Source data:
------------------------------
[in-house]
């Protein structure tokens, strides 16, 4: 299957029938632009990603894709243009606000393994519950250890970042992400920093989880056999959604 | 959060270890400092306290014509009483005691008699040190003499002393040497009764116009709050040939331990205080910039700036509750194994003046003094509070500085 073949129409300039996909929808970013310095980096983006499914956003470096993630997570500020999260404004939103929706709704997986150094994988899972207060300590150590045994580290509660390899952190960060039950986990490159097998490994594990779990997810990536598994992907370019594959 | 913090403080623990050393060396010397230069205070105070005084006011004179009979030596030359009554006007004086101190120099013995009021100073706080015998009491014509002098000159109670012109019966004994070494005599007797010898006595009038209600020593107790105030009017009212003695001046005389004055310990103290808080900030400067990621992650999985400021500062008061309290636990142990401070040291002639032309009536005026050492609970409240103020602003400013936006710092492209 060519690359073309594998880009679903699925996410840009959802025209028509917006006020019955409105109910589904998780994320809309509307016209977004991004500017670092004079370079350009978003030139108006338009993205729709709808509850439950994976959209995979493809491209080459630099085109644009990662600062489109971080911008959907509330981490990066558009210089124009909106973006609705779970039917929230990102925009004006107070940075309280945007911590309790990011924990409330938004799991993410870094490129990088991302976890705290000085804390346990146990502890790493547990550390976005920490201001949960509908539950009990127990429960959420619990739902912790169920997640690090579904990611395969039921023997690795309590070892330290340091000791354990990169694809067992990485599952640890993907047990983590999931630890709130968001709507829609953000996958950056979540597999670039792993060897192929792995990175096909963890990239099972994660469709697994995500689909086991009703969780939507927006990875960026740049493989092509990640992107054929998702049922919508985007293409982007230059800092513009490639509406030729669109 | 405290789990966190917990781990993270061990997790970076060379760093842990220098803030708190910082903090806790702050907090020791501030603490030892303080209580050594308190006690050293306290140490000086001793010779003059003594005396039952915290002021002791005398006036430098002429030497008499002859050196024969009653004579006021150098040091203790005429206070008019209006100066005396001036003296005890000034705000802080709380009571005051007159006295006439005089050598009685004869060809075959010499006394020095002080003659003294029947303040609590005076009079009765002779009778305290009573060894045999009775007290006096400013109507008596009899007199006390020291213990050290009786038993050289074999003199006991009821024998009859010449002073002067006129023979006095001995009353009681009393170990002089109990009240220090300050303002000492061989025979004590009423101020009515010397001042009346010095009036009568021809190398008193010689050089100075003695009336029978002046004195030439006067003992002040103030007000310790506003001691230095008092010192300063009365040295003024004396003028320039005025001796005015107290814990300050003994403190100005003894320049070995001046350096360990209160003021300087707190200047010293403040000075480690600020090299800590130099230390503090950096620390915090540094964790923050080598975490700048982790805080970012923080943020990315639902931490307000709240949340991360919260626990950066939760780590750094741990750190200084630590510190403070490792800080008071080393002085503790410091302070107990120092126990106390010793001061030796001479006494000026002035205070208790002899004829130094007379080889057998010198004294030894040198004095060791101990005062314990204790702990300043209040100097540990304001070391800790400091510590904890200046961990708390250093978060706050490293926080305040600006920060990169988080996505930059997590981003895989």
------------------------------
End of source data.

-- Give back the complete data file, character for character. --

[in-house]
């Protein structure tokens, strides 16, 4: 299957029938632009990603894709243009606000393994519950250890970042992400920093989880056999959604 | 959060270890400092306290014509009483005691008699040190003499002393040497009764116009709050040939331990205080910039700036509750194994003046003094509070500085 073949129409300039996909929808970013310095980096983006499914956003470096993630997570500020999260404004939103929706709704997986150094994988899972207060300590150590045994580290509660390899952190960060039950986990490159097998490994594990779990997810990536598994992907370019594959 | 913090403080623990050393060396010397230069205070105070005084006011004179009979030596030359009554006007004086101190120099013995009021100073706080015998009491014509002098000159109670012109019966004994070494005599007797010898006595009038209600020593107790105030009017009212003695001046005389004055310990103290808080900030400067990621992650999985400021500062008061309290636990142990401070040291002639032309009536005026050492609970409240103020602003400013936006710092492209 060519690359073309594998880009679903699925996410840009959802025209028509917006006020019955409105109910589904998780994320809309509307016209977004991004500017670092004079370079350009978003030139108006338009993205729709709808509850439950994976959209995979493809491209080459630099085109644009990662600062489109971080911008959907509330981490990066558009210089124009909106973006609705779970039917929230990102925009004006107070940075309280945007911590309790990011924990409330938004799991993410870094490129990088991302976890705290000085804390346990146990502890790493547990550390976005920490201001949960509908539950009990127990429960959420619990739902912790169920997640690090579904990611395969039921023997690795309590070892330290340091000791354990990169694809067992990485599952640890993907047990983590999931630890709130968001709507829609953000996958950056979540597999670039792993060897192929792995990175096909963890990239099972994660469709697994995500689909086991009703969780939507927006990875960026740049493989092509990640992107054929998702049922919508985007293409982007230059800092513009490639509406030729669109 | 405290789990966190917990781990993270061990997790970076060379760093842990220098803030708190910082903090806790702050907090020791501030603490030892303080209580050594308190006690050293306290140490000086001793010779003059003594005396039952915290002021002791005398006036430098002429030497008499002859050196024969009653004579006021150098040091203790005429206070008019209006100066005396001036003296005890000034705000802080709380009571005051007159006295006439005089050598009685004869060809075959010499006394020095002080003659003294029947303040609590005076009079009765002779009778305290009573060894045999009775007290006096400013109507008596009899007199006390020291213990050290009786038993050289074999003199006991009821024998009859010449002073002067006129023979006095001995009353009681009393170990002089109990009240220090300050303002000492061989025979004590009423101020009515010397001042009346010095009036009568021809190398008193010689050089100075003695009336029978002046004195030439006067003992002040103030007000310790506003001691230095008092010192300063009365040295003024004396003028320039005025001796005015107290814990300050003994403190100005003894320049070995001046350096360990209160003021300087707190200047010293403040000075480690600020090299800590130099230390503090950096620390915090540094964790923050080598975490700048982790805080970012923080943020990315639902931490307000709240949340991360919260626990950066939760780590750094741990750190200084630590510190403070490792800080008071080393002085503790410091302070107990120092126990106390010793001061030796001479006494000026002035205070208790002899004829130094007379080889057998010198004294030894040198004095060791101990005062314990204790702990300043209040100097540990304001070391800790400091510590904890200046961990708390250093978060706050490293926080305040600006920060990169988080996505930059997590981003895989």